Au secours, mon enfant retourne à l'école !
Help, my child is going back to school!
Your children are probably still fully enjoying summer break, but September 1st will soon come knocking. They may not be looking forward to the new school year yet, but for working parents, there finally comes an end to the struggle of keeping their kids busy for 9 weeks. And yet, the return to school isn’t always as smooth. The good news: you can change that.
Every year, the start of the school year is quite the adjustment, both for children who might not be looking forward to the classes but want to see their friends again, and for parents, who often already combine work and household. If you add school with all its responsibilities on top of all that, parents may quickly be overwhelmed. Here, you can read about the worries you can experience as a working parent and how you can tackle them.
Lack of time calls for planning
One of the biggest problems the return to schools brings along is a lack of time. Plannings for work and school often don’t correspond, you don’t have time in the evening to help with schoolwork, and that excursion falls right on the same day as your big project at work. How can you tackle this lack of time without conjuring 30-hour days out of your magic hat or endangering your sleeping pattern?
Engagement in school
When it comes to school activities, it’s hardly ever the right time. A good way to fulfill your responsibilities, is by establishing priorities: decide which activities you and your child think are most important, and try to be engaged in those. For example, you may not have time to volunteer as a recess guardian, but you may make time to attend the end-of-year student play. Communicate all of this clearly with your child and try to explain which things you have to sacrifice and for which reasons.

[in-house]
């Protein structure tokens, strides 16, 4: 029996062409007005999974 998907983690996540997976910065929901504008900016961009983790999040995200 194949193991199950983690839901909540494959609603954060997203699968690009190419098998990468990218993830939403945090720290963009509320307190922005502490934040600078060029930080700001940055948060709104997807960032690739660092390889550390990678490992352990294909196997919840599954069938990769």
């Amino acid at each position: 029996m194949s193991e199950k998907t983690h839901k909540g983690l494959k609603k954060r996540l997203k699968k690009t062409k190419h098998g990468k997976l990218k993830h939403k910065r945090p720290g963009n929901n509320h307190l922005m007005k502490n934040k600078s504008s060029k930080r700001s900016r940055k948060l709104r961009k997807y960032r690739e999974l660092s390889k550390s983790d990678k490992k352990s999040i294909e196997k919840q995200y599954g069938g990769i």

Also in terms of schoolwork, it is not always possible to follow everything. That' s why it' s important that your child learns to learn. The more independently your child can work for school, the less time you have to spend explaining new things. Ask the teacher about possible 'learning to learn' programmes, show your child from the start how to learn to work independently, and gradually reduce your influence, and finally, plan a fixed time each day when your child can ask questions about more difficult lessons, instead of you constantly helping.
Preparation is the trick to a successful ‘back to school’
Which books do you have to buy? Does your child need a new calculator? Is the school bag not too worn out yet? If you leave all these questions until September 1st, you will soon be swamped. That' s why it' s important to look now (yes, now) at how best to prepare your child's return to school. Make a list of all the necessities that can be purchased in advance (binders, books, pencil case, lunch box, ...) and make sure they are all ready at least a week in advance. This will save you a lot of stress and time on the day itself. Also make sure that the transport to school is already fixed. Does your child use public transport? Then make sure you have all the necessary passes. By bike? Check all tyre pressure, brakes and lights. Also make sure your child is well acquainted with the route to and from school. A few quiet summer days are the ideal time to explore.
After school (in)activities?
Discuss with your child early enough what the day will look like. For many parents, it' s not easy to be ready for work at 4 p.m., let alone pick up their child from school. So think about your options: Is your child old enough to stay home alone? Does the school or municipality offer after-school care, activities or clubs? Are there other places such as family, friends or neighbours where your child can go? If you know about this in advance, you don't have to worry about it at the beginning of September, and your child can even have a say in it. If you have planned this in advance with your child, you’ll be calm and collected when the new school year starts off stressful as always.